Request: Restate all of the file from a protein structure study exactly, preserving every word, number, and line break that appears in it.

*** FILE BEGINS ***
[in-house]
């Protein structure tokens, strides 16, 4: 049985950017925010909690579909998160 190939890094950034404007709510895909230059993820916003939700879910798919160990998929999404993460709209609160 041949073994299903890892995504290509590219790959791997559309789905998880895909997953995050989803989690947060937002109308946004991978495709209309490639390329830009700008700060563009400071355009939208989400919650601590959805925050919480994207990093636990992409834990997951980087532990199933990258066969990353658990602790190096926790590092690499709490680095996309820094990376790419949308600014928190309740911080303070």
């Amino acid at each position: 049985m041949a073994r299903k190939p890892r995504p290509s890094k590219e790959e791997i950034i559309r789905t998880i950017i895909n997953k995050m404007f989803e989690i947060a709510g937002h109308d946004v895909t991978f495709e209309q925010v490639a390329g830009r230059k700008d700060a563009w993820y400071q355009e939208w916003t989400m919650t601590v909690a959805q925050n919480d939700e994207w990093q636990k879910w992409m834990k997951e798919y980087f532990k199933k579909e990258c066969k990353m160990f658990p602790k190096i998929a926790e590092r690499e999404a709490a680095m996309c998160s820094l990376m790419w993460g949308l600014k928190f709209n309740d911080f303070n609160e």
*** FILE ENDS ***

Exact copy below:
[in-house]
């Protein structure tokens, strides 16, 4: 049985950017925010909690579909998160 190939890094950034404007709510895909230059993820916003939700879910798919160990998929999404993460709209609160 041949073994299903890892995504290509590219790959791997559309789905998880895909997953995050989803989690947060937002109308946004991978495709209309490639390329830009700008700060563009400071355009939208989400919650601590959805925050919480994207990093636990992409834990997951980087532990199933990258066969990353658990602790190096926790590092690499709490680095996309820094990376790419949308600014928190309740911080303070």
């Amino acid at each position: 049985m041949a073994r299903k190939p890892r995504p290509s890094k590219e790959e791997i950034i559309r789905t998880i950017i895909n997953k995050m404007f989803e989690i947060a709510g937002h109308d946004v895909t991978f495709e209309q925010v490639a390329g830009r230059k700008d700060a563009w993820y400071q355009e939208w916003t989400m919650t601590v909690a959805q925050n919480d939700e994207w990093q636990k879910w992409m834990k997951e798919y980087f532990k199933k579909e990258c066969k990353m160990f658990p602790k190096i998929a926790e590092r690499e999404a709490a680095m996309c998160s820094l990376m790419w993460g949308l600014k928190f709209n309740d911080f303070n609160e």